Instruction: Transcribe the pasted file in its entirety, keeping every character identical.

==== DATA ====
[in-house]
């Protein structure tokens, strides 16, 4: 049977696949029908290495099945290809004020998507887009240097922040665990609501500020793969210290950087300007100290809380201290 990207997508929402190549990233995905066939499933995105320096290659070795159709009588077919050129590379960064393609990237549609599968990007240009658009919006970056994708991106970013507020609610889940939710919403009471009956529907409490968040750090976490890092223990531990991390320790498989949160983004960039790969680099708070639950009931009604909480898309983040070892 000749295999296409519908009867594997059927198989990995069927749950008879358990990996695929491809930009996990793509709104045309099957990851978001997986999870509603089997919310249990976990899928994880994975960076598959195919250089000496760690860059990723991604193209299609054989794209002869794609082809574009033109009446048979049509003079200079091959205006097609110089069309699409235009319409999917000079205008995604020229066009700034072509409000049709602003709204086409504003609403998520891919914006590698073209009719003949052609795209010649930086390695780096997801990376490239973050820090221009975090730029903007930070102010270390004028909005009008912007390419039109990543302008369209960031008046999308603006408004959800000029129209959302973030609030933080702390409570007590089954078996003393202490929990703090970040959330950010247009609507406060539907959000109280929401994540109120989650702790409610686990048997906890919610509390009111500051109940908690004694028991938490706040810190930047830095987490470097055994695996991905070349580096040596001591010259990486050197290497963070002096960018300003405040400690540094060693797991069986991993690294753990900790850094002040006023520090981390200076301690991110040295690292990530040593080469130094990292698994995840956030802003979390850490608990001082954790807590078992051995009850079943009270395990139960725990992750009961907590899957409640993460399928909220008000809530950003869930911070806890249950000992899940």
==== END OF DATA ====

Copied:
[in-house]
């Protein structure tokens, strides 16, 4: 049977696949029908290495099945290809004020998507887009240097922040665990609501500020793969210290950087300007100290809380201290 990207997508929402190549990233995905066939499933995105320096290659070795159709009588077919050129590379960064393609990237549609599968990007240009658009919006970056994708991106970013507020609610889940939710919403009471009956529907409490968040750090976490890092223990531990991390320790498989949160983004960039790969680099708070639950009931009604909480898309983040070892 000749295999296409519908009867594997059927198989990995069927749950008879358990990996695929491809930009996990793509709104045309099957990851978001997986999870509603089997919310249990976990899928994880994975960076598959195919250089000496760690860059990723991604193209299609054989794209002869794609082809574009033109009446048979049509003079200079091959205006097609110089069309699409235009319409999917000079205008995604020229066009700034072509409000049709602003709204086409504003609403998520891919914006590698073209009719003949052609795209010649930086390695780096997801990376490239973050820090221009975090730029903007930070102010270390004028909005009008912007390419039109990543302008369209960031008046999308603006408004959800000029129209959302973030609030933080702390409570007590089954078996003393202490929990703090970040959330950010247009609507406060539907959000109280929401994540109120989650702790409610686990048997906890919610509390009111500051109940908690004694028991938490706040810190930047830095987490470097055994695996991905070349580096040596001591010259990486050197290497963070002096960018300003405040400690540094060693797991069986991993690294753990900790850094002040006023520090981390200076301690991110040295690292990530040593080469130094990292698994995840956030802003979390850490608990001082954790807590078992051995009850079943009270395990139960725990992750009961907590899957409640993460399928909220008000809530950003869930911070806890249950000992899940």